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Bear Stearns on MGM Grand/Mirage Resorts Combo: Good Fit and Substantial Savings

4 April 2000

Bear Stearns has issued a detailed new report on MGM Grand and Mirage Resorts, a report that eagerly anticipates the acquisition of the latter by the former. The $6.4 billion deal will close some time this year.

Analyst Jason Ader and his crew say the combined company is a good strategic fit of two gaming giants and will realize at least $100-$150 million in cost savings.

Although the majority of assets of both firms are in Las Vegas, the combined company will have a significant presence in two other important U.S. markets: Michigan and Mississippi.

The report estimates that 82 percent of its operating cash flow will come from Nevada, 10 percent from Michigan, 6 percent from Mississippi and 2 percent from overseas.

At some point, Atlantic City will be added to the portfolio. Each company has ground there and plans for a casino, but Bear Stearns believes the Mirage property is the one that will be developed.

MGM Grand Detroit, which opened as that city's first casino in July, has been a huge hit. It had revenue of $100.9 million for the fourth quarter of 1999.

The report says the main MGM Grand property in Las Vegas led that market last year. It opened the successful Mansion at MGM Grand, 30 exclusive suites and villas to cater to high rollers, in April 1999. This month, the Mansion will get its own high-end casino.

MGM Grand and Mirage together will be the world's second-largest gaming company. The statistics are staggering: 14 properties, 25,800 hotel rooms, almost 1 billion square feet of casino space and a projected cash flow next year of $1.3 billion.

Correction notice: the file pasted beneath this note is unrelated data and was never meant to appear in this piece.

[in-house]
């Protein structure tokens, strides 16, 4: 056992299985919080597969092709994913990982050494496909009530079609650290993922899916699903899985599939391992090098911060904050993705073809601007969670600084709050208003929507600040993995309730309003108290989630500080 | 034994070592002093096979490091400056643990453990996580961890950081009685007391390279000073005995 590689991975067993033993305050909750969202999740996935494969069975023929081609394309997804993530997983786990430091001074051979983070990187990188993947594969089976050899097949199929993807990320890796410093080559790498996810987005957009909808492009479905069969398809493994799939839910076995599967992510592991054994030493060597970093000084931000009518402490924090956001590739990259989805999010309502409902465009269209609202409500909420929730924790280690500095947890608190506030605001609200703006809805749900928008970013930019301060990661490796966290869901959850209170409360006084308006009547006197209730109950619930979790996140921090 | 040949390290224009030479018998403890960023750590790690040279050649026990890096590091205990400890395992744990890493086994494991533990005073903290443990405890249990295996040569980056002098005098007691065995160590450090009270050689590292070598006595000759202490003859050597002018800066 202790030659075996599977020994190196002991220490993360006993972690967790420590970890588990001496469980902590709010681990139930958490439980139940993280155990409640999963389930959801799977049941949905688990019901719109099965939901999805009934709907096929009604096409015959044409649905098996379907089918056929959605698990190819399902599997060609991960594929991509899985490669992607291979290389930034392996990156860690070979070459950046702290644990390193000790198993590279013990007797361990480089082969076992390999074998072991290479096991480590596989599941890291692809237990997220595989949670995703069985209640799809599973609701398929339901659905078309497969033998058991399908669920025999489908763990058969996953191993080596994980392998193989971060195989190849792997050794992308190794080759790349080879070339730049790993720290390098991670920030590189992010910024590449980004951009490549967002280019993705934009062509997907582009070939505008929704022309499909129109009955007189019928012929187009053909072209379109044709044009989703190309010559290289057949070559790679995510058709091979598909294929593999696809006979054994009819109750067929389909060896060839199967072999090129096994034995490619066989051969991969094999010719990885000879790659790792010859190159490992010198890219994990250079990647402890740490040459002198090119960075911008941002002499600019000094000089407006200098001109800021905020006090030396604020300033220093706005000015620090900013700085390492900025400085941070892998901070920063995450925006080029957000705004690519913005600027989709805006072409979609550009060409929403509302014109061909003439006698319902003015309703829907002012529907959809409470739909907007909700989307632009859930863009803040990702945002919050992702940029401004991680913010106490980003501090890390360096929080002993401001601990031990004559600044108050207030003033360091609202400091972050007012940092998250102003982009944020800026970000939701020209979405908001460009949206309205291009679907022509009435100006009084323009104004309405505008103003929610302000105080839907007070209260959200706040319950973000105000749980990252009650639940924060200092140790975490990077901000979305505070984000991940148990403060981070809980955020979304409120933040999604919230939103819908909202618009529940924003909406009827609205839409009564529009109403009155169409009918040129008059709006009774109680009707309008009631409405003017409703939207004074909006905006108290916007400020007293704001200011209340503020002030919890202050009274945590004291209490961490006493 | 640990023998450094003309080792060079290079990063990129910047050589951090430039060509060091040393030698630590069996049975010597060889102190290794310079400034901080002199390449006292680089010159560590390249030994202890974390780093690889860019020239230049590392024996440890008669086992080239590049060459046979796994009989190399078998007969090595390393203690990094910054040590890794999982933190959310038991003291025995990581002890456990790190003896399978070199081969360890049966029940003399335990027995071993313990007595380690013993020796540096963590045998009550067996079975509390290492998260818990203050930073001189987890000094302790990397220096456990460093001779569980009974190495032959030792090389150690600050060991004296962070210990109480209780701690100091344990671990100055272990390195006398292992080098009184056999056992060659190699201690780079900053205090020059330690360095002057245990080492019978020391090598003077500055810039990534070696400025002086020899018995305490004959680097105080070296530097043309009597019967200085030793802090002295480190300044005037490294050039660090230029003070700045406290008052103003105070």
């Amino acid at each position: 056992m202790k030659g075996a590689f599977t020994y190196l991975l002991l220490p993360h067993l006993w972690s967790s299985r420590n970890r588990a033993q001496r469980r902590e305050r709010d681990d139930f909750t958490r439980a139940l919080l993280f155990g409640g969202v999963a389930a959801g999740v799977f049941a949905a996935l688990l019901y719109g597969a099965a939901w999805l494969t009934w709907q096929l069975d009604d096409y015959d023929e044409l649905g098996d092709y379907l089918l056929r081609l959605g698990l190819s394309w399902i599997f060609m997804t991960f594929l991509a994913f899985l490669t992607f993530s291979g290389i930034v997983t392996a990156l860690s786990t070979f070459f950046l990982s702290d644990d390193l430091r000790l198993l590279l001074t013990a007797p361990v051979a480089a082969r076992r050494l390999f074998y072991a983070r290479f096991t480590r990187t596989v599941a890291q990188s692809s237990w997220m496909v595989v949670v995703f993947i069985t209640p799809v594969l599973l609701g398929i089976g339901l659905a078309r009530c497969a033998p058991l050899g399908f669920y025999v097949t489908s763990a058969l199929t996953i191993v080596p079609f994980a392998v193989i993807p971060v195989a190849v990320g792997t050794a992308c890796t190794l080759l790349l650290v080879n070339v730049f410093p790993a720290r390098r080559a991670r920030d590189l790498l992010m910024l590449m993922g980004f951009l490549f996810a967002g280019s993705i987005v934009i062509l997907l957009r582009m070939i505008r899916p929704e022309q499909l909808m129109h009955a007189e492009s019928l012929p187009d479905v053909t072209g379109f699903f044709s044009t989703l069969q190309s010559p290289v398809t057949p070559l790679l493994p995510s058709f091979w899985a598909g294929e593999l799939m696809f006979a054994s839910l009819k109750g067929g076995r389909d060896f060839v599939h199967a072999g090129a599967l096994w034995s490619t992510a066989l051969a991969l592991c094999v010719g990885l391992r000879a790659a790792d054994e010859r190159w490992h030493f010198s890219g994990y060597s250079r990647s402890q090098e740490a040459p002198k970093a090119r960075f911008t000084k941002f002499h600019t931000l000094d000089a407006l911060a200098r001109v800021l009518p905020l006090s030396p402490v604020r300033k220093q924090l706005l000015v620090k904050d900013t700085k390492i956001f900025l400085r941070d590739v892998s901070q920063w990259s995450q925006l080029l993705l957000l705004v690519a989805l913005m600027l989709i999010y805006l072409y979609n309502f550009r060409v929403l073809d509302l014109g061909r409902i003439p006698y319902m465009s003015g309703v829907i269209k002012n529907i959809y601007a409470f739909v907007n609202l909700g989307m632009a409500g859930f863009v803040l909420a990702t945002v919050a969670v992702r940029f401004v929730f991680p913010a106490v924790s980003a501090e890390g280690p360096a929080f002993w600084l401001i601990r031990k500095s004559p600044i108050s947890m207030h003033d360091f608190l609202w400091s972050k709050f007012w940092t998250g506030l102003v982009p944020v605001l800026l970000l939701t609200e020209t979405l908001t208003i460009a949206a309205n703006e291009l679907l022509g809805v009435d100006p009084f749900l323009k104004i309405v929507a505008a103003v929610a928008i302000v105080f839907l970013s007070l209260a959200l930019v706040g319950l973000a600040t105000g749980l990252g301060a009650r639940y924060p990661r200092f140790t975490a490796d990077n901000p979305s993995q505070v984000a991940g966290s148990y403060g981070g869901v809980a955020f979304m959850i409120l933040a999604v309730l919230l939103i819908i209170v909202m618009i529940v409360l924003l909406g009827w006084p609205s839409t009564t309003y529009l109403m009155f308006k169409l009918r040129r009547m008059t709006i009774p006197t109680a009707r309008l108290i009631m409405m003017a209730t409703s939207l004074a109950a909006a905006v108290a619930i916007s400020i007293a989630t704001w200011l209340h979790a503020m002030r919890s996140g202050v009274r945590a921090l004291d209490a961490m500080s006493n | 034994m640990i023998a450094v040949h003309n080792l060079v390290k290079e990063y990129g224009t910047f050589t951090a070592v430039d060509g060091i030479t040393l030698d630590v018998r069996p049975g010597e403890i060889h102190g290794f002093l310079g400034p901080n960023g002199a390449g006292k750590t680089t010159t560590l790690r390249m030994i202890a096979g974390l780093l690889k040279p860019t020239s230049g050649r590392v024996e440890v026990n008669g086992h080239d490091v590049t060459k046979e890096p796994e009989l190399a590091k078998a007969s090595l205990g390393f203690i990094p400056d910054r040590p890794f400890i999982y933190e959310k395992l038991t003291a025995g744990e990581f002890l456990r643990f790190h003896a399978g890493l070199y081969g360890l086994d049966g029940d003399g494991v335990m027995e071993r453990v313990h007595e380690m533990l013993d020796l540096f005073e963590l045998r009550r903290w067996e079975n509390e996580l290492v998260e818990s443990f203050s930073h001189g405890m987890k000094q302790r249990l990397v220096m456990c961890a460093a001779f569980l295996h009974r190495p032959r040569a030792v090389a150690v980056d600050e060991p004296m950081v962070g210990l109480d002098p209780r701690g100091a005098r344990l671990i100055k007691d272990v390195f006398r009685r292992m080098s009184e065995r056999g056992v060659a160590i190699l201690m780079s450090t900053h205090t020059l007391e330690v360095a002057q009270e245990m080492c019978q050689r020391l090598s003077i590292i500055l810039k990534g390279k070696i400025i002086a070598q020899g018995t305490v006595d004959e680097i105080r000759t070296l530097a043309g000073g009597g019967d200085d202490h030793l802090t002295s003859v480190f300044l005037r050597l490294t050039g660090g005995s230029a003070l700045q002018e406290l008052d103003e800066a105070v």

The report estimates that the two companies combined will control nearly 50 percent of baccarat volume on the Las Vegas Strip. That's important: last year baccarat revenue accounted for 12.2 percent of all Strip gaming revenue.

Baccarat is the favorite game of "whales" - the highest of the high rollers. They like the game, the report says, because of the fast action and high stakes, at comparatively favorable odds.

Players are dealt 40 to 60 hands an hour, and the house edge is only 1.2 percent. Bets on a single hand may exceed $100,000.

Bear Stearns estimates that there only about 200 players worldwide at the highest level - people with credit limits of more than $1 million and who may bet $1 billion in a year.

Because of the low house edge, the game is volatile. Casinos sometimes lose a bundle to whales at baccarat.

"Only a handful of casinos on the Strip can afford to provide such high stakes against such odds," the report notes.

With MGM Grand and the Mirage properties controlling so much baccarat play, Bear Stearns says, the combined company will be able to eliminate duplicative marketing offices _ many of which are in Asia _ and enforce tighter credit policies.

The game also makes the combined company especially susceptible to downturns in the economy. In 1998, when many Asian economies tanked, baccarat revenue on the Strip declined 20.5 percent.

Bear Stearns believes that MGM Grand's acquisition of Mirage is indicative of what will be increased consolidation in the gaming industry. That allows the giant companies to cut costs. In addition, they typically have deep management talent and they are able to borrow money at lower cost than smaller firms.

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